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Local health coalition pushing back against private health care expansion with referendum

The Ontario Health Coalition (OHC) is launching a “citizen-led referendum” to push back against the province’s plans to expand private health care.

On Tuesday, chapters across Ontario will hold events in their communities to draw attention to the issue. Locally, the Haliburton Highlands Long Term Care Coalition (HHLTCC) is inviting residents to Haliburton’s Head Lake Park at noon, to learn more about the referendum and why it matters.

“All local coalitions are trying to raise awareness about how detrimental privatization is going to be for our health care system,” says Bonnie Roe, chair of the HHLTCC. “I think there’s fears that this is the demise of our local health care system, and provincial health care system.”

According to Roe, the referendum will be open to any Ontario resident 16 or older, with voting taking place in-person or online on May 26 and 27, with the results taken to Queen’s Park on May 31.

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She says the ballots will simply read: “do you want our public hospital services to be privatized to for-profit hospitals and clinics, yes or no?”

The move is in response to legislation tabled in February to expand for-profit clinics and hospitals to take on surgeries and diagnostic procedures typically done at public hospitals, something the province claims will make it easier and quicker to access care.

Roe says privatizing health care is a slippery slope.

“The founding principle of our Canada Health Act is equity,” says Roe. “That everyone should be able to receive public health care, no matter what their age, no matter what their financial status. If people can jump the queue and pay huge dollars, those that can’t afford to pay are going to be left at the bottom.”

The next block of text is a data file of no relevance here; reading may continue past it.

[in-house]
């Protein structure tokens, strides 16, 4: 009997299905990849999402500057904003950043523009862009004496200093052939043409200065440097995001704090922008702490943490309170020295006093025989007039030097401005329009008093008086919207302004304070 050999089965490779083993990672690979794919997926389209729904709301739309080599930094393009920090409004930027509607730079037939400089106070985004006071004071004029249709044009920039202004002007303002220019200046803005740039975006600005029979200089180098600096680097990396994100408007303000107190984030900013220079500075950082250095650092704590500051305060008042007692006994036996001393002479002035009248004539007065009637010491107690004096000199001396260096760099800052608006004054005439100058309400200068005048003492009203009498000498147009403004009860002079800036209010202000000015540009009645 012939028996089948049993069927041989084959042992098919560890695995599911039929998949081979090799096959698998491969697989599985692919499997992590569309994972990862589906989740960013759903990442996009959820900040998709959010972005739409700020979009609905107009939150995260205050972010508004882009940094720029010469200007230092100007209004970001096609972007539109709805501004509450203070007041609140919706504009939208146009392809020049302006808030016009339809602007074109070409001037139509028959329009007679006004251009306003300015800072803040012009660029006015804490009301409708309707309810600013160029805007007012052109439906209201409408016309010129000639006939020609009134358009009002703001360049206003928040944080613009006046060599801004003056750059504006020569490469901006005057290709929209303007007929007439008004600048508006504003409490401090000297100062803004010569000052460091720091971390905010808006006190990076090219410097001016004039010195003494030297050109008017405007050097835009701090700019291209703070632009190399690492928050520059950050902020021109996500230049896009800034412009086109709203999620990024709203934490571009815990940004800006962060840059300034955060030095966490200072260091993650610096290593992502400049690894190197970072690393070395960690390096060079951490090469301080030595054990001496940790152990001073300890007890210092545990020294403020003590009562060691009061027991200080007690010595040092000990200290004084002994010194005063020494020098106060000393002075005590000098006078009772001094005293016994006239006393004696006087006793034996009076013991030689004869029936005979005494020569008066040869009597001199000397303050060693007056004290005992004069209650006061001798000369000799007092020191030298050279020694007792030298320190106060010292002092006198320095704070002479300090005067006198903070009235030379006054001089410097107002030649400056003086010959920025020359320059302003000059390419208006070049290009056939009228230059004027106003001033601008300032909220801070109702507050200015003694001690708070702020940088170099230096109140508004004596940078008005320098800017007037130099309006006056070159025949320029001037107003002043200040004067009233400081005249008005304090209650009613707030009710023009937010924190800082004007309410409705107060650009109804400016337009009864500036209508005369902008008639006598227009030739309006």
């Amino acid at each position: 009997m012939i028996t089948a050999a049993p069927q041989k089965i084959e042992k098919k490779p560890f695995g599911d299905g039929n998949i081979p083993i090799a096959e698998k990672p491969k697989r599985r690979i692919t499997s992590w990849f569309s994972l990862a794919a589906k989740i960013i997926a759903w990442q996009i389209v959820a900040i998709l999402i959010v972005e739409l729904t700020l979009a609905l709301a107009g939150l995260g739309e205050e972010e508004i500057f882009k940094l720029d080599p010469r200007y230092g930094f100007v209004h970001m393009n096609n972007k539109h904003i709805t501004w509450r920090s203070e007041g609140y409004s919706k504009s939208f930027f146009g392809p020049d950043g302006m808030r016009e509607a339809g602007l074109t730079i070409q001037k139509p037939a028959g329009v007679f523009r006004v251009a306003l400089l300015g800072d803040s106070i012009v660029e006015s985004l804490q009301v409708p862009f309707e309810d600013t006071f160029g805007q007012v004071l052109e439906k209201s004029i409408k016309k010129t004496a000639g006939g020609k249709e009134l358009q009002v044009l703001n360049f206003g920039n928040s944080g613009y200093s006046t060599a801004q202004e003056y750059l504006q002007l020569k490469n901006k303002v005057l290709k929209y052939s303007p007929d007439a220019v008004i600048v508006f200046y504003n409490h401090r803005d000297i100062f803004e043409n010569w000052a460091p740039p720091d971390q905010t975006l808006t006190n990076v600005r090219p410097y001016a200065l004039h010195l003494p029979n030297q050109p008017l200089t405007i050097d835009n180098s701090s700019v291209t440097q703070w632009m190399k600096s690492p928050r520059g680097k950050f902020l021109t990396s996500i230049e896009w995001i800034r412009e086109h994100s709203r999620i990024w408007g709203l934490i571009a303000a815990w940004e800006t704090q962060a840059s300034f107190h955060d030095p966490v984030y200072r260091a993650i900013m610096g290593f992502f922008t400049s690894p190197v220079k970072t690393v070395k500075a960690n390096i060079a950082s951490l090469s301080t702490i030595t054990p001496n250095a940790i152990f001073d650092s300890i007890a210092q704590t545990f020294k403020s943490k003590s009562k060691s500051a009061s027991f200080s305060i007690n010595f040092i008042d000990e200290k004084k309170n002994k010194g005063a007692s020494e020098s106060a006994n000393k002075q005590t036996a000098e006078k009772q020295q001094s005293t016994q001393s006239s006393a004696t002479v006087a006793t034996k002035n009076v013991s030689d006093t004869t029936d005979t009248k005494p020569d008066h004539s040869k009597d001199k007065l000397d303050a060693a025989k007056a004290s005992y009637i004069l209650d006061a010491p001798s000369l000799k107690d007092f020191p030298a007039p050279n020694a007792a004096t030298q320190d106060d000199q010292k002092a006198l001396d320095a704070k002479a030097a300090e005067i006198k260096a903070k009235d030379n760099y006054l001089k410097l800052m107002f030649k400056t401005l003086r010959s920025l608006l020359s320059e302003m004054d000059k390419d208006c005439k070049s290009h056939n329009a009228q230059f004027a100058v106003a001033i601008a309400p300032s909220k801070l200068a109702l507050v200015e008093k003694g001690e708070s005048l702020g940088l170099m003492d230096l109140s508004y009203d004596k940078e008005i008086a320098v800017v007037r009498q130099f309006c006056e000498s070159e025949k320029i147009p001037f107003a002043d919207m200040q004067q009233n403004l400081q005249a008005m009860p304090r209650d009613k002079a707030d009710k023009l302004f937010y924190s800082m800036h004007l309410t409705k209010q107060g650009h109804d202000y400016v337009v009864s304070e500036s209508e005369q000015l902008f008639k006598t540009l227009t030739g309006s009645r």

Roe says hospitals province-wide are already short staffed, with some having to cut services or temporarily close emergency departments, adding that private clinics would likely make that worse by siphoning away existing workers.

“The amount of fundraising that went into those hospitals, and the support that’s been given by the community: if that were ever to be taken away, then we have really lost in this issue,” says Roe. “Because they are our local hospitals, and that’s why people want to maintain even two hospitals in Haliburton County.”

Roe says voting stations will be set up at businesses across every community in the county, with 25 signed on so far. She adds that they need volunteers to assemble, man, and count the ballots, and anyone interested in helping can contact her at 705-457-6579 or [email protected].

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